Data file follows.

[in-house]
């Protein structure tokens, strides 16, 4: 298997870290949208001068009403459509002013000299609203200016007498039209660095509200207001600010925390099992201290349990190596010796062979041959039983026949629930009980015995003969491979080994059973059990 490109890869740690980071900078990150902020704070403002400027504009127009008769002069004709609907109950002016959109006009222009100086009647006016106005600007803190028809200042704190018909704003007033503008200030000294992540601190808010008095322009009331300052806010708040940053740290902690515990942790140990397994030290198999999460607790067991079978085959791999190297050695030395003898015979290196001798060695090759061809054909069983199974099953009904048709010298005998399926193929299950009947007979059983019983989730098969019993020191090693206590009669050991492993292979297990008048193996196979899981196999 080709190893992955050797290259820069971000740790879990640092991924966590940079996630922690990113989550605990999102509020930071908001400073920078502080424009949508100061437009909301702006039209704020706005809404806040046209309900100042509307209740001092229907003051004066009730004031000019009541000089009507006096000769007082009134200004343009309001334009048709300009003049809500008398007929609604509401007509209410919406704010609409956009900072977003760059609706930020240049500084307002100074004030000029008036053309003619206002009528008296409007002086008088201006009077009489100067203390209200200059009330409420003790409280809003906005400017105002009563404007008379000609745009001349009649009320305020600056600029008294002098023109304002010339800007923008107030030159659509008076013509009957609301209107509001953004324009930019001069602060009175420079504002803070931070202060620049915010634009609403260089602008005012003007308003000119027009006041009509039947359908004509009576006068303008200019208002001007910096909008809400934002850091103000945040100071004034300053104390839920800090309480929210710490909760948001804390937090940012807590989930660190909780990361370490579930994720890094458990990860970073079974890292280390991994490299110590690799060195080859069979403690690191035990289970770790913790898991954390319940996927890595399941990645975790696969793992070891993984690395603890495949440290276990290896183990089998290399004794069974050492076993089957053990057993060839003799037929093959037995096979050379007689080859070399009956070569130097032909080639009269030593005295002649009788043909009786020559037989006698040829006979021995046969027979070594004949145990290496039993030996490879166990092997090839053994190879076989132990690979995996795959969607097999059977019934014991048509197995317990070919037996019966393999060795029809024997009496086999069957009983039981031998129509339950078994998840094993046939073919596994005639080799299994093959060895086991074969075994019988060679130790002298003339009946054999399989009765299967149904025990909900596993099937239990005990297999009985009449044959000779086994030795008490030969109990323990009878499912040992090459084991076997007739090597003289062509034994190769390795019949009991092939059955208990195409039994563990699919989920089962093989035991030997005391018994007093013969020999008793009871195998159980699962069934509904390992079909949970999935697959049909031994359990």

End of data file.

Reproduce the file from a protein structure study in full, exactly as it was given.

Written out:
[in-house]
């Protein structure tokens, strides 16, 4: 298997870290949208001068009403459509002013000299609203200016007498039209660095509200207001600010925390099992201290349990190596010796062979041959039983026949629930009980015995003969491979080994059973059990 490109890869740690980071900078990150902020704070403002400027504009127009008769002069004709609907109950002016959109006009222009100086009647006016106005600007803190028809200042704190018909704003007033503008200030000294992540601190808010008095322009009331300052806010708040940053740290902690515990942790140990397994030290198999999460607790067991079978085959791999190297050695030395003898015979290196001798060695090759061809054909069983199974099953009904048709010298005998399926193929299950009947007979059983019983989730098969019993020191090693206590009669050991492993292979297990008048193996196979899981196999 080709190893992955050797290259820069971000740790879990640092991924966590940079996630922690990113989550605990999102509020930071908001400073920078502080424009949508100061437009909301702006039209704020706005809404806040046209309900100042509307209740001092229907003051004066009730004031000019009541000089009507006096000769007082009134200004343009309001334009048709300009003049809500008398007929609604509401007509209410919406704010609409956009900072977003760059609706930020240049500084307002100074004030000029008036053309003619206002009528008296409007002086008088201006009077009489100067203390209200200059009330409420003790409280809003906005400017105002009563404007008379000609745009001349009649009320305020600056600029008294002098023109304002010339800007923008107030030159659509008076013509009957609301209107509001953004324009930019001069602060009175420079504002803070931070202060620049915010634009609403260089602008005012003007308003000119027009006041009509039947359908004509009576006068303008200019208002001007910096909008809400934002850091103000945040100071004034300053104390839920800090309480929210710490909760948001804390937090940012807590989930660190909780990361370490579930994720890094458990990860970073079974890292280390991994490299110590690799060195080859069979403690690191035990289970770790913790898991954390319940996927890595399941990645975790696969793992070891993984690395603890495949440290276990290896183990089998290399004794069974050492076993089957053990057993060839003799037929093959037995096979050379007689080859070399009956070569130097032909080639009269030593005295002649009788043909009786020559037989006698040829006979021995046969027979070594004949145990290496039993030996490879166990092997090839053994190879076989132990690979995996795959969607097999059977019934014991048509197995317990070919037996019966393999060795029809024997009496086999069957009983039981031998129509339950078994998840094993046939073919596994005639080799299994093959060895086991074969075994019988060679130790002298003339009946054999399989009765299967149904025990909900596993099937239990005990297999009985009449044959000779086994030795008490030969109990323990009878499912040992090459084991076997007739090597003289062509034994190769390795019949009991092939059955208990195409039994563990699919989920089962093989035991030997005391018994007093013969020999008793009871195998159980699962069934509904390992079909949970999935697959049909031994359990």